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Second Opinion: Deficit Over $400B

The Congressional Budget Office is projecting that this election-year's federal deficit will reach $422 billion, congressional aides said Tuesday, the highest ever, yet a smaller shortfall than analysts predicted earlier this year.

The figure, provided by aides who spoke on condition of anonymity, is sure to provide political fodder for both parties during the remaining two months of the presidential and congressional campaigns.

"This is by far the biggest deficit in American history," said Thomas Kahn, Democratic staff director of the House Budget Committee. "There is no credible way Republicans can portray the record deficits they have created as good news."

"Deficits are going down, jobs are going up, the economy continues to improve," said Sean Spicer, Republican spokesman for the House Budget panel. "I don't see how you can't be happy with that news."

Democrats plan to cite it as evidence that President Bush's tax and economic policies have been a disaster. But Republicans are ready to assert that the numbers show things are improving.

The number was being released later Tuesday in the annual summertime forecast issued by the nonpartisan Congressional Budget Office.

The projection by Congress' nonpartisan budget analysts would surpass last year's $375 billion shortfall, the current record.

When adjusted to erase the effects of inflation, the 2004 projected deficit exceeds the value of every annual shortfall since World War II.

Tuesday's CBO estimate should prove fairly accurate because the federal budget year, which runs through Sept. 30, has less than one month to go. The government is expected to spend about $2.3 trillion this year, which means it will be borrowing about one of every five dollars it spends.

In a preliminary report in early August, the budget office said it expected this year's shortfall to hit $422 billion. That was an improvement from its $477 billion forecast in January, a revision the office attributed mostly to stronger than anticipated revenue collections.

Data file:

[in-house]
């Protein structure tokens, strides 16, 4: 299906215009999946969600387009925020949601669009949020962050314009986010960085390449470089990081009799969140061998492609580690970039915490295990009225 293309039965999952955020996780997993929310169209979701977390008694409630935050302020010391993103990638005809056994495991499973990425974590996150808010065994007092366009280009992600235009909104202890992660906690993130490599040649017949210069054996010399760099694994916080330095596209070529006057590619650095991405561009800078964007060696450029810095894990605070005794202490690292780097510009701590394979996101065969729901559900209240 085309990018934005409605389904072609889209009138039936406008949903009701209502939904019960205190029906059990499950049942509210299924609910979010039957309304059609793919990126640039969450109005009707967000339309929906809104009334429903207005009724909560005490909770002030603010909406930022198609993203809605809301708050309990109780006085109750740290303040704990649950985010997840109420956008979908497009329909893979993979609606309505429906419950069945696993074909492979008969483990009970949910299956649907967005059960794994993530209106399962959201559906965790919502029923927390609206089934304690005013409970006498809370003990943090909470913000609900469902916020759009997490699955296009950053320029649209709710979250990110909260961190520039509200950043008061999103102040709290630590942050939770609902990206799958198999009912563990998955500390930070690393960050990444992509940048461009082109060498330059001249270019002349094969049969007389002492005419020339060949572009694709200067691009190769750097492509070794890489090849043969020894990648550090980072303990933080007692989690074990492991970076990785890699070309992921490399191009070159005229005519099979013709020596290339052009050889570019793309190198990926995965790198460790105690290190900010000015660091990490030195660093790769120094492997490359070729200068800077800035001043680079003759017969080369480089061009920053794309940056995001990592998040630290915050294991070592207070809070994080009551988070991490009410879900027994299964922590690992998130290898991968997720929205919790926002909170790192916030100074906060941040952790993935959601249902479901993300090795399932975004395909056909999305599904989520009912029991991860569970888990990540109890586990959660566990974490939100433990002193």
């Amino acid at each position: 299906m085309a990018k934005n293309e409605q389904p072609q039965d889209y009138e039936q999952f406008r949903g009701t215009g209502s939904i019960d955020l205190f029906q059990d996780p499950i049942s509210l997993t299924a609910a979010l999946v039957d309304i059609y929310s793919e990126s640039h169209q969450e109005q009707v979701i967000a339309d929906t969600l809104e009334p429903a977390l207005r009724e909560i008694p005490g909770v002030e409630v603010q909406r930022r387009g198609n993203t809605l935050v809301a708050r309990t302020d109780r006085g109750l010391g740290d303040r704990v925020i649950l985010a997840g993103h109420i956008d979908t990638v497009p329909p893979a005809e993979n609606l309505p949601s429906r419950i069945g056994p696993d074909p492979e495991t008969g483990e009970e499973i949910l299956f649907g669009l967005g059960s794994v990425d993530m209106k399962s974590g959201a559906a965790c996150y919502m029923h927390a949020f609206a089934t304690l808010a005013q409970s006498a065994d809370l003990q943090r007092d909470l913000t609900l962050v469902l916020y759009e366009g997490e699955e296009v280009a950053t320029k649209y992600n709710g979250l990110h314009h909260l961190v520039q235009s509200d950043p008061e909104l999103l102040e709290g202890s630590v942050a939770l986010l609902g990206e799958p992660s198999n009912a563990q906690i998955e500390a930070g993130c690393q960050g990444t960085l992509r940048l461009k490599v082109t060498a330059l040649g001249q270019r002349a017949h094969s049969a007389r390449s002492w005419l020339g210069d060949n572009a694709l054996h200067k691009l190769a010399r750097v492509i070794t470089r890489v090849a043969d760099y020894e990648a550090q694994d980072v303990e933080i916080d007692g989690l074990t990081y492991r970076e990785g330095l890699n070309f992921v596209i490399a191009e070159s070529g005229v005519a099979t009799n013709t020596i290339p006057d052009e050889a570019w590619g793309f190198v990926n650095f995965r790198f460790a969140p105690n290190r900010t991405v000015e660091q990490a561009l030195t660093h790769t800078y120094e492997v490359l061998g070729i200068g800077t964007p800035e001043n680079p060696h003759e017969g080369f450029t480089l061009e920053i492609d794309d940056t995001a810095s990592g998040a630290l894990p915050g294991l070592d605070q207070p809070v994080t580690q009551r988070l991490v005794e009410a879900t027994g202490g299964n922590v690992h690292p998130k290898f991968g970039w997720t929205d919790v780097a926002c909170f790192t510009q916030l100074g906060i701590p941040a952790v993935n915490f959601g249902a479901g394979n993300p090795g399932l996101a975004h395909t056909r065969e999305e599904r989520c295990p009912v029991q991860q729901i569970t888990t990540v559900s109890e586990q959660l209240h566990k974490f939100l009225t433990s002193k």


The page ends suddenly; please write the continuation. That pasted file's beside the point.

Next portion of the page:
CBS News Correspondent Mark Knoller notes that the White House's own Office of Management and the Budget issued its own even-higher forecast of a $445 billion deficit on July 30.

That amounts to 3.8 percent of the total economy, which the White House has said is manageable.

In his standard stump speech, the president never mentions the federal deficit — or the national debt for that matter — both of which have reached all-time highs on his watch. However, Mr. Bush does claim to be pursuing a plan to cut the deficit in half over five years. but even then, deficit spending would continue through a second term — should Mr. Bush win one.

After a fleeting four-year return to annual budget surpluses under President Clinton, deficits have returned with a vengeance under President Bush.

Republicans who spent the 1980s and 1990s railing against budget shortfalls have argued that fighting wars in Iraq and Afghanistan, battling terrorism and righting the economy are higher priorities.

They also argue that today's deficits are no reason for panic because as a percentage of the overall economy, they are smaller than the largest shortfalls under President Reagan. Many economists consider that ratio the most significant measure of the harm deficits can cause.

Democrats say the shortfalls are forcing policy-makers to restrain spending for schools, domestic security and other priorities, while driving up the government's borrowing costs. And they say deficits have worsened because of the price tag of the tax cuts that Mr. Bush and his GOP allies have pushed through Congress.

Whatever the short-term deficits, most analysts agree the budget picture will worsen considerably within the coming decade. That is when the huge baby boom generation will begin relying increasingly on Social Security and Medicare, driving those programs' costs upward.

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